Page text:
Galloway writer Stuart A. Paterson has received a grant from The Galloway Association of Glasgow, which has enabled him to travel to South Africa on May 28th for one month to talk about his native Scots language & his poetry about the Dumfries & Galloway region.
The Galloway Association of Glasgow is a charitable trust formed in 1791. Its aims are to aid charitable, benevolent or educational purposes associated with Galloway and to encourage a love for and interest in Galloway. Membership is drawn from ex-Gallovidians, people who have relatives from Galloway or who have developed an interest and love of the area.
Stuart is based in Grahamstown, Eastern Cape Province, where he’s carrying out a series of seminars, readings & workshops on his native Scots language & his poetry about Dumfries & Galloway region, which forms the content of two of his recent collections from Indigo Dreams Publishers, Border Lines (which won the 2016 Saboteur Award in London for Best Pamphlet) and Looking South (2017). The former BBC Scotland Poet in Residence now runs the successful High Street Writers Group at The Stove and carries out many workshops in schools throughout Scotland, through the Scottish Book Trust’s Live Literature scheme, encouraging all age groups to engage in and explore their own everyday Scots language. The visit has been co-organised by former Poet Laureate of Cheshire, Harry Owen, who has lived in Grahamstown since 2007.
2019 is the International Year of Indigenous Languages. Paul Wessels, who teaches Rhodes University’s MA in Creative Writing, says “Apart from the technical aspects of writing and knowledge of his region of Galloway that Mr Paterson’s seminars will deliver, we also hope to show our students (not only those writing in isiXhosa) that their struggles with language are not parochial but are shared by others across the world.” Stuart is currently giving a series of lectures and seminars to students and staff from the university’s MA in Creative Writing programme. Dr. Hleze Kunju has called Stuart’s lecture on Scots language on June 12th “a great success”, with Stuart showing his film-poems and reading from his own work in Scots, as well as talking about the history, litetature and dialects of Scots including in Dumfries and Galloway.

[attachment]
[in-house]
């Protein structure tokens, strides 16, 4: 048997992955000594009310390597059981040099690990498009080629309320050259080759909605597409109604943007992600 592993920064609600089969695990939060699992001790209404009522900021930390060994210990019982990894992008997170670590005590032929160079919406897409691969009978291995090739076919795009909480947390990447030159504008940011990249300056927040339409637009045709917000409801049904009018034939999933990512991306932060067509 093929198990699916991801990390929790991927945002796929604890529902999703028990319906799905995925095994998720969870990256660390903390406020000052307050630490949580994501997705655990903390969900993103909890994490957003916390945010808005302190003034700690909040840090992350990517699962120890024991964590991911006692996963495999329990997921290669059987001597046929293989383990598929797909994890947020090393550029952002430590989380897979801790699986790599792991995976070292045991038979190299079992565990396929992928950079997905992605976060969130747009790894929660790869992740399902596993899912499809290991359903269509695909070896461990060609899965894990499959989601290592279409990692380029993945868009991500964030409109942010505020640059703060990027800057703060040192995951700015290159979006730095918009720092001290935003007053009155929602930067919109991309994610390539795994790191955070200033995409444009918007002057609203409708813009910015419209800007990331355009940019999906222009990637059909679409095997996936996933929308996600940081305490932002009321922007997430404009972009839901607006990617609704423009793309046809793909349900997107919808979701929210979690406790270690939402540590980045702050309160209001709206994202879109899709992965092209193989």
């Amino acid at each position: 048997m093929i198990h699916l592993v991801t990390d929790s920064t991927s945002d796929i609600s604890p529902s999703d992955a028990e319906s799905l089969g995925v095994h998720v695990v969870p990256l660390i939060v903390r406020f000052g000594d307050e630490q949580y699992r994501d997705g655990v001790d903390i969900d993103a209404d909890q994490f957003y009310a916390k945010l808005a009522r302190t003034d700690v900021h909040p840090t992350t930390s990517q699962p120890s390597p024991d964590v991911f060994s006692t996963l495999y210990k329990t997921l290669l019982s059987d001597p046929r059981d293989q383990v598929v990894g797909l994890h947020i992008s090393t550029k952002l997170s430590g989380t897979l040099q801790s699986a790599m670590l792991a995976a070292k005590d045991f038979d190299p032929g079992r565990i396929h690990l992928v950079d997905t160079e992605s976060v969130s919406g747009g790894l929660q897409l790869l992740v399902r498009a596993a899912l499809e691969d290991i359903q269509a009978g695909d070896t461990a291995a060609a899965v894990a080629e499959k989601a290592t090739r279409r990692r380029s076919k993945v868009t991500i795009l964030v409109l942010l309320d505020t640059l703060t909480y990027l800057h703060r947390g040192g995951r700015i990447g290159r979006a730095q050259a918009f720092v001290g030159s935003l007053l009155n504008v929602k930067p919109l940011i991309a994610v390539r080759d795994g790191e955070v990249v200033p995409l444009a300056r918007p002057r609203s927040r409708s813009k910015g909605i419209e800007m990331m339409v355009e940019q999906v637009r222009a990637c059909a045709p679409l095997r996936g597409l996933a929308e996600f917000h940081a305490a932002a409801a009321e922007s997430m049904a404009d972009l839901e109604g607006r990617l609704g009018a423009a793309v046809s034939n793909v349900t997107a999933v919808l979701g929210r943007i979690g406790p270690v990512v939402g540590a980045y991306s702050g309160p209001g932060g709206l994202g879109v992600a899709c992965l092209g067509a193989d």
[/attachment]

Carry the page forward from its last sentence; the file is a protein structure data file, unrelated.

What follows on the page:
Stuart has already delivered a week of workshops on poetry and language to several classes of Year 10 and 11 pupils of St. Andrew’s College, founded in 1855 and with strong Scottish links including its own pipe band. He has given a reading of his poetry to a sell-out crowd at Grahamstown’s monthly spoken word event Reddits. And on June 7th, he took part in what might be the world’s first joint isiXhosa-Scots performance, at Amazwi, the South African Museum of Literature. Stuart performed alongside local Imbongi (praise poets) Dumisa Mpupha, Mandla Dyakala and Dudu Saki. The event was organised and filmed by local newspaper Grocott’s Mail, South Africa’s oldest independent newspaper.
Stuart has also contributed a poem to upcoming anthology Coming Home: poems from the Grahamstown diaspora, a new anthology published by Amitabh Mitra’s Poets Printery. In the course of family history research, Stuart discovered links between Grahamstown and the ‘lost village’ of Grahamston in Glasgow, demolished in the late 1870s to allow the new Central Station to be built. On his return, Stuart will be speak at the Galloway Association of Glasgow’s Annual Dinner in Gatehouse of Fleet on October 5th. He will give a short talk on his visit to and activities in South Africa
From my Galloway Association of Glasgow application:
“The project itself entails workshops, seminars and readings on the subjects of my home area of Galloway and the Scots language. I have a publishing history in the RSA with poems appearing in a variety of national literary publications going back to the 1990s and was asked last year to write a poem for a new anthology celebrating the history of Grahamstown. This resulted in the town’s poetry organiser Harry Owen asking me to visit to carry out a series of events reading my own work about my home region of Galloway, its cultural, social and linguistic history (Scots/Gaelic), as well as delivering seminars and classes on Scots language, in this the international Year of Indigenous and its relevance to Eastern Cape’s own threatened minority languages such as isiXhosa. My visit will build on extant links between Grahamstown and Scotland, with emphasis on promoting the culture, history and languages of Galloway through education and arts.”
Galloway Association of Glasgow – http://www.gallowayassoc.org.uk/
Rhodes University –
Harry Owen – https://about.me/harryowen
St Andrew’s College – https://www.sacschool.com/